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. Second PART OF KING Henry IV.] The transactions comprized in this hiftory take up about nine years. The action commences with the account of Hotspur's being defeated and killed (1403); and closes with the death of King Henry IV. and the coronation of King Henry V. (1412-13.] THEOBALD. This play was entered at Stationers' Hall, August 23, 1600.
STEEVENS. The Second Part of King Henry IV. I suppose to have been written in 1598. See An Attempt to ascertain the Order of Shakspeare's , Plays, Vol. I. MALONE.
Mr. Upton thinks these two plays improperly called The First and Second Parts of Henry the Fourth. The first play ends, he says, with the peaceful settlement of Henry in the kingdom by the defeat of the rebels. This is hardly true; for the rebels are not yet finally suppreffed. The second, he tells us, shows Henry the Fifth in the various lights of a good-natured rake, till, on his father's death, he assumes a more manly character. This is true; but this representation gives us no idea of a dramatic action. These two plays will appear to every reader, who shall peruse them without ambition of critical discoveries, to be so connected, that the second is merely a fequel to the first; to be two only because they are too long to be one. Johnson.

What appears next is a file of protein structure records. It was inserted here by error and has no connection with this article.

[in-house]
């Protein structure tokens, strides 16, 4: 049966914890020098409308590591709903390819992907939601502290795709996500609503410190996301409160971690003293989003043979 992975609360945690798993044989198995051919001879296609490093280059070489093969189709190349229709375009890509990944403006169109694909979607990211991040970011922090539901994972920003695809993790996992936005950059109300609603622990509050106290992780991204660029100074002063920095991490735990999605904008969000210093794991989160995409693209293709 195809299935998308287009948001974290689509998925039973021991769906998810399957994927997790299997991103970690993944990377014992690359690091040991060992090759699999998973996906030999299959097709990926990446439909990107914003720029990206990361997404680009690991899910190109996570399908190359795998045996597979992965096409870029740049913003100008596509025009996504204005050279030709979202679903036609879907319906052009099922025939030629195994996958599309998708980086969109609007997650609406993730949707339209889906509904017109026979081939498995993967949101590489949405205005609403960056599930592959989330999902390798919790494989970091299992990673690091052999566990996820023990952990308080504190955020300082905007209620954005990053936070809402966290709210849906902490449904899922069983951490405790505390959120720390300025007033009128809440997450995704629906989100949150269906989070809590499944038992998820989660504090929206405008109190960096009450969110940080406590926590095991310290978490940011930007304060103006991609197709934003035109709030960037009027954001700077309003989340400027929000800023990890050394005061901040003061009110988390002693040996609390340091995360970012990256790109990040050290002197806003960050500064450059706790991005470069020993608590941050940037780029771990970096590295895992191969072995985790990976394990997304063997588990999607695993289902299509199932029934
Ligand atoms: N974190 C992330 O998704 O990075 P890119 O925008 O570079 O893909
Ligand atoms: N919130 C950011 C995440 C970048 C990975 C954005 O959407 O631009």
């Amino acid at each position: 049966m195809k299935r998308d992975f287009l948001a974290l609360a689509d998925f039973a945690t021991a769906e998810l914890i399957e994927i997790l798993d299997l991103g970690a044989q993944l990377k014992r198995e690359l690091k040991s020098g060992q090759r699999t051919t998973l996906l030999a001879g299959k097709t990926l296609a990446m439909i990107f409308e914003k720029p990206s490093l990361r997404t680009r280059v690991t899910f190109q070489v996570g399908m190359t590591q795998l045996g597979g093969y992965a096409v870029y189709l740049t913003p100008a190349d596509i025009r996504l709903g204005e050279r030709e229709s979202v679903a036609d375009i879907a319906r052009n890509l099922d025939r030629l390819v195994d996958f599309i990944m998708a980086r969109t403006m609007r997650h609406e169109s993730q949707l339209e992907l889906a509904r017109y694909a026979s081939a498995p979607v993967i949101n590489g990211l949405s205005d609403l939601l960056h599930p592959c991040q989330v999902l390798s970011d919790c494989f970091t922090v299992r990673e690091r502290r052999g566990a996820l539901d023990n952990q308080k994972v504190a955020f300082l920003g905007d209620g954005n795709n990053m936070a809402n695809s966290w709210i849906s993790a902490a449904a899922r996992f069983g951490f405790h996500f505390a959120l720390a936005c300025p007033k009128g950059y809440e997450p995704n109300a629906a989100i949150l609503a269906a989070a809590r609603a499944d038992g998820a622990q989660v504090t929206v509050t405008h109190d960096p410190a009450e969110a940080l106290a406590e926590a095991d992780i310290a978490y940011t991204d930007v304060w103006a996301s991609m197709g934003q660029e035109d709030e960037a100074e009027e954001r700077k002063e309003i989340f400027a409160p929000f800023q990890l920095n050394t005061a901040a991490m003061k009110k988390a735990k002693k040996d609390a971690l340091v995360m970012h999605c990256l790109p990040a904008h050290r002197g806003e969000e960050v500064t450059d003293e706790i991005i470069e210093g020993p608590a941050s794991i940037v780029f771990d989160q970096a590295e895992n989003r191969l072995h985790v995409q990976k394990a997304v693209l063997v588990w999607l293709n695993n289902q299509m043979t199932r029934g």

King Henry the Fourth :
(2 Henry V.) Duke of Bedford. Prince Humphrey of Glocesier, afterwards
(2 Henry V.) Duke of Glocester. Earl of Warwick.
of the king's Earl of Westmoreland. Gower. Harcourt.
party. Lord Chief Justice of the
enemies to the
2 See note under the Persona dramatis of the First Part of this play. STEEVENS.